'Being Ecological' is a book with admirable aims and a tangled execution

Prioritizing data over action can be counterproductive – but so is a muddled message

Cassie Freund


Wake Forest University

Ecology books are sometimes just a disheartening litany of what Timothy Morton, an English professor at Rice University, calls "factoids" – facts packaged into easily digested pieces of information – splashed against a backdrop of nature imagery and adventure stories. With his new book, Being Ecological, Morton makes an admirable effort to expand the genre into something more appealing to a wide variety of readers. However, the book lacks a clear take-home message, preventing Morton from fulfilling his promise to give the reader a greater understanding of what it really means to be ecological.

Morton's distaste for factoids appears to be rooted in the idea that scientists and writers use them to manipulate the audience's feelings, telling them what to think through a manipulative framing instead of allowing them to come to their own conclusion.

MIT Press

I disagree. I see factoids (I prefer to just call them "facts") as a way to distill complex ideas into easily understandable content and make scientific concepts more accessible to everyone. Yes, the simple act of even choosing which facts to include in a piece is inherently biased, but they do allow people to understand information that may be otherwise inaccessible. Part of me wondered if Morton's detailed and emphatic explanation of his opposition to factoids was his own way of controlling his audience and priming us to buy into his philosophical approach.

Still, as an ecologist and conservation biologist, I struggle with the question of how to motivate people to be more environmentally friendly, and I agree that overwhelming people with depressing facts is generally not the best way to persuade them. So I was initially intrigued and eager to read about the environment through Morton's point of view. After all, he makes an astute point that prioritizing data over action can be counterproductive: if only we had that one perfect fact, we think, then we would know how to solve climate change (or deforestation, or overfishing, or any other major ecological issue), so we continue to endlessly gather information instead of taking action to stem the consequences of environmental destruction. This phenomenon is often referred to as "analysis paralysis."

On the contrary, Morton argues that we don't need to learn any more about ecology to be ecological – we already are ecological, just by living in the world. That is, we are all natural beings that cannot live without the natural world, and this should be enough to push us to live more sustainably. If we are to escape the environmental catastrophe (Morton's words) that we currently find ourselves in, we must internalize the fact that our survival is inextricably tied to the planet's health.

But Morton fails to really drive this key main point home to the reader. Instead, he gets lost in long philosophical expositions that are only tangentially connected to ecological issues. He fails to tie ideas together, which forces the reader to work hard to understand his worldview. And for all of the emphasis at the beginning of the book about how urgently we need to take action – any action – to begin to extricate humankind from the ecological messes we have created, I turned the final page without any idea of what I should do. Nor, despite Morton's assurances that I "am already a symbiotic being entangled with other symbiotic beings," did I feel more ecological.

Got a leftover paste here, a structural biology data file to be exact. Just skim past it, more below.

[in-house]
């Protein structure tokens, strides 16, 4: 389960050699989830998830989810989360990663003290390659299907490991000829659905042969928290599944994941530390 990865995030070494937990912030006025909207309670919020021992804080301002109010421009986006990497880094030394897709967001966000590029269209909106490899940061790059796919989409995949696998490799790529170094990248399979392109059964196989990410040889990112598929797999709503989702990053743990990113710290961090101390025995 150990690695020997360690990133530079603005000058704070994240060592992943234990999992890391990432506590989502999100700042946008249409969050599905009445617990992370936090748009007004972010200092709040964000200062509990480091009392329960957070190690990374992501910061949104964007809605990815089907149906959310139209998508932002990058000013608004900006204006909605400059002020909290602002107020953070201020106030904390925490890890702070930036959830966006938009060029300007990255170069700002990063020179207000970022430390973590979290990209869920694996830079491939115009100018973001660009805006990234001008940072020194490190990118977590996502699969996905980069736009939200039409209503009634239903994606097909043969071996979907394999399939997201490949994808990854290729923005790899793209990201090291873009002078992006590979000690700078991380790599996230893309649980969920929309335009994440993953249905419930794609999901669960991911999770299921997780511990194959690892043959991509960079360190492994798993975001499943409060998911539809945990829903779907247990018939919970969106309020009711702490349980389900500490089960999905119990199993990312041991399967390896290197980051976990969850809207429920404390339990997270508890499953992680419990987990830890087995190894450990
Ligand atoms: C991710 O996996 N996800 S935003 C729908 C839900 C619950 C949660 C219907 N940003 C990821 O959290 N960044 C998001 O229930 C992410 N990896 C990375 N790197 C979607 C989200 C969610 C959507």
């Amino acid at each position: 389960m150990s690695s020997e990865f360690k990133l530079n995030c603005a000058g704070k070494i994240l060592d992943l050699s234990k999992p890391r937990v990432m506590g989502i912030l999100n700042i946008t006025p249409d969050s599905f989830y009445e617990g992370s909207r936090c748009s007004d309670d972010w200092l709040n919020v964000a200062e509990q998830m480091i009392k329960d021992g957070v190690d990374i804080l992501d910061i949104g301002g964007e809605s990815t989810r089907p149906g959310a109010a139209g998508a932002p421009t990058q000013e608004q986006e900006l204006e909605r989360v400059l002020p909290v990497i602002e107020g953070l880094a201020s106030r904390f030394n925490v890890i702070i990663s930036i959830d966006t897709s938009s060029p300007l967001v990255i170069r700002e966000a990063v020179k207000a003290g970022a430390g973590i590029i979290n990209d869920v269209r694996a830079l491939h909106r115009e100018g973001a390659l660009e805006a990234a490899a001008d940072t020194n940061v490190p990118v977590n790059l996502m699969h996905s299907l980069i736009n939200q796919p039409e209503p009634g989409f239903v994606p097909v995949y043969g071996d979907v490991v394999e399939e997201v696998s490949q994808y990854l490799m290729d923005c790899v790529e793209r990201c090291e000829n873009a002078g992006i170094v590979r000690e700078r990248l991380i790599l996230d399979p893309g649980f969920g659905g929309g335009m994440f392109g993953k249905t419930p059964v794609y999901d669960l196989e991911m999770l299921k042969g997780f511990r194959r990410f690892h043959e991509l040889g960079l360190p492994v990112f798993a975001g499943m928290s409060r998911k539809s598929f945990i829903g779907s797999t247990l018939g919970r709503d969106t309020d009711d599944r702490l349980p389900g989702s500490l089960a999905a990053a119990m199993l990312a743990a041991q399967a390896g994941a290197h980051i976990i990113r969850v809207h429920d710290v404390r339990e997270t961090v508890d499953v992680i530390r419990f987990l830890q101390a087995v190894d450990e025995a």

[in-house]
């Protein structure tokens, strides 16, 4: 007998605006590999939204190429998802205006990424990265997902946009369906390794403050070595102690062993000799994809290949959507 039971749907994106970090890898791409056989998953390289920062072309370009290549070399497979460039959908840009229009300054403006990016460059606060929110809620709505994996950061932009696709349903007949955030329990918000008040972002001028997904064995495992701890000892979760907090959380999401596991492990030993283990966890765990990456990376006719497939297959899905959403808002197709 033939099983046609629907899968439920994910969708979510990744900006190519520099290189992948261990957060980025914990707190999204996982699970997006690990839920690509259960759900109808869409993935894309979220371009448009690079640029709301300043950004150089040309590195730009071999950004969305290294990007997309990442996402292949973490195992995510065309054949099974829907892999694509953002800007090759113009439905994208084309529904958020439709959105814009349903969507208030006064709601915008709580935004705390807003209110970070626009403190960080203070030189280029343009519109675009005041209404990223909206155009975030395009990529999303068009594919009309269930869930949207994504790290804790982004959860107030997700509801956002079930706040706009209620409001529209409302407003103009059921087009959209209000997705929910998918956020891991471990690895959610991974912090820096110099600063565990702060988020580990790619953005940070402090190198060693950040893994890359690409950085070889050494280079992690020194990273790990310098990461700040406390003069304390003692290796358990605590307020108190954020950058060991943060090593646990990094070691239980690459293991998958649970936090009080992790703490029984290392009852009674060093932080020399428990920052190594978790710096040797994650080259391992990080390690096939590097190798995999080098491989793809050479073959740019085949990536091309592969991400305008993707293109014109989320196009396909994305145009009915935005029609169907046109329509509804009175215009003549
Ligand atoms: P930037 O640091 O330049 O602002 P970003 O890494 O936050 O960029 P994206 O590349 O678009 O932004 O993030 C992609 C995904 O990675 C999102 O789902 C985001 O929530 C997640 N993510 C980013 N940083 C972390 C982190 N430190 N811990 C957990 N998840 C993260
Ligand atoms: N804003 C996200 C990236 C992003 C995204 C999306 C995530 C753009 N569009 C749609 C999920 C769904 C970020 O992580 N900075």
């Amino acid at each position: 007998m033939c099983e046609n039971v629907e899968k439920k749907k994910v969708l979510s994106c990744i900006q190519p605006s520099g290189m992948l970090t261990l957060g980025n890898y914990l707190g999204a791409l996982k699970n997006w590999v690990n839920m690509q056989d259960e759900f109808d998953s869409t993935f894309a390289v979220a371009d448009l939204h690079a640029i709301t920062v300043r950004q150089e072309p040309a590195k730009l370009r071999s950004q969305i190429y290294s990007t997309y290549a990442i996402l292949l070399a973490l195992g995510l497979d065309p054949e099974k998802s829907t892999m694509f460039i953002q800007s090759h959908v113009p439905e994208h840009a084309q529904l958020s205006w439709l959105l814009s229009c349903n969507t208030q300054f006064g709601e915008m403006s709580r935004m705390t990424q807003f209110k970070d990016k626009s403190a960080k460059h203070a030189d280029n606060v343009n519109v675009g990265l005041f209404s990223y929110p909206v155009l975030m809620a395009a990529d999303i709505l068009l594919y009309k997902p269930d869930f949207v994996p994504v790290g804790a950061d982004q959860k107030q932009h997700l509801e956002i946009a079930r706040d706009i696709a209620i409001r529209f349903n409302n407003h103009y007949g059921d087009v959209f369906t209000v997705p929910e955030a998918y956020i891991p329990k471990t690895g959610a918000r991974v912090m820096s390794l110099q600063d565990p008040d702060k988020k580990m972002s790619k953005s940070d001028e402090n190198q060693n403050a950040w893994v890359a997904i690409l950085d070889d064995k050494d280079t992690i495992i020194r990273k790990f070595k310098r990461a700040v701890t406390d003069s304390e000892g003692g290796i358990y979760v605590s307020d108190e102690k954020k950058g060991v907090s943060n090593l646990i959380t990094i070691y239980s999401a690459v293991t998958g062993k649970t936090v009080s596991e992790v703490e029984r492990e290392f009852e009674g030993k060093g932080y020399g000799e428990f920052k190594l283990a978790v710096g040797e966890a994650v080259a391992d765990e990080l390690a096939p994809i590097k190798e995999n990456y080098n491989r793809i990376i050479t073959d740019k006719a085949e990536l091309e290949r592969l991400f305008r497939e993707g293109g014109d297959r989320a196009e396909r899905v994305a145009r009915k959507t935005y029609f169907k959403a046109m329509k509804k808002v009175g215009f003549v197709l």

Jason Blackeye / Unsplash

I see what Morton's goal was in writing Being Ecological. Humankind currently faces a daunting list of ecological problems: rising temperatures, shortages of fresh water, species loss. I agree with him that our neglect and flat-out abuse of our environment is rooted in the fact that we see ourselves as somehow separate from nature. We wear technology as armor to protect ourselves from things like predators, viruses, and famine that would kill us otherwise. Yet, we must still breathe oxygen, drink clean water, and coexist with the bacteria and microbes that enable life on Earth.

This is Morton's point: our basic needs and the fact that we are biological beings tie us to nature. Knowing this should make us more willing, motivated, and empowered to address environmental issues. I would have liked to see him spend more time building up these ideas and the philosophy behind them to make the reader not only understand his point, but to feel it in their guts and bones by the time they closed the book. But in the end, I just felt a bit confused, still unsure of how to translate the myriad of philosophical principles that Morton touched on into a more ecological worldview.

Although this book was not the inspiring guide to ecological thinking that I wanted, I did find some useful nuggets in the text. I particularly appreciated Morton's contention that, even with the most vigorous scientific effort, we can never know anything for certain. Our interpretation of the world is fundamentally flawed, "entangled with prefabricated concepts about what interpretation means." While this might be a terrifying concept for some, I find it strangely freeing.

Instead of anxiously trying to troubleshoot all of the hypothetical ill-effects of proposed environmental action or policies – a futile effort in our complex and dynamic world – Morton gives us permission to embrace the uncertainty. We must act now to mitigate climate change and biodiversity loss based on the information we have, and deal with potential stumbling blocks as they arise, he argues, instead of being frozen in place, just waiting for the right piece of data to tell us what do.

In other words, it's OK to act in good faith, based on sound science, and to do the wrong thing. It's just not OK to do nothing.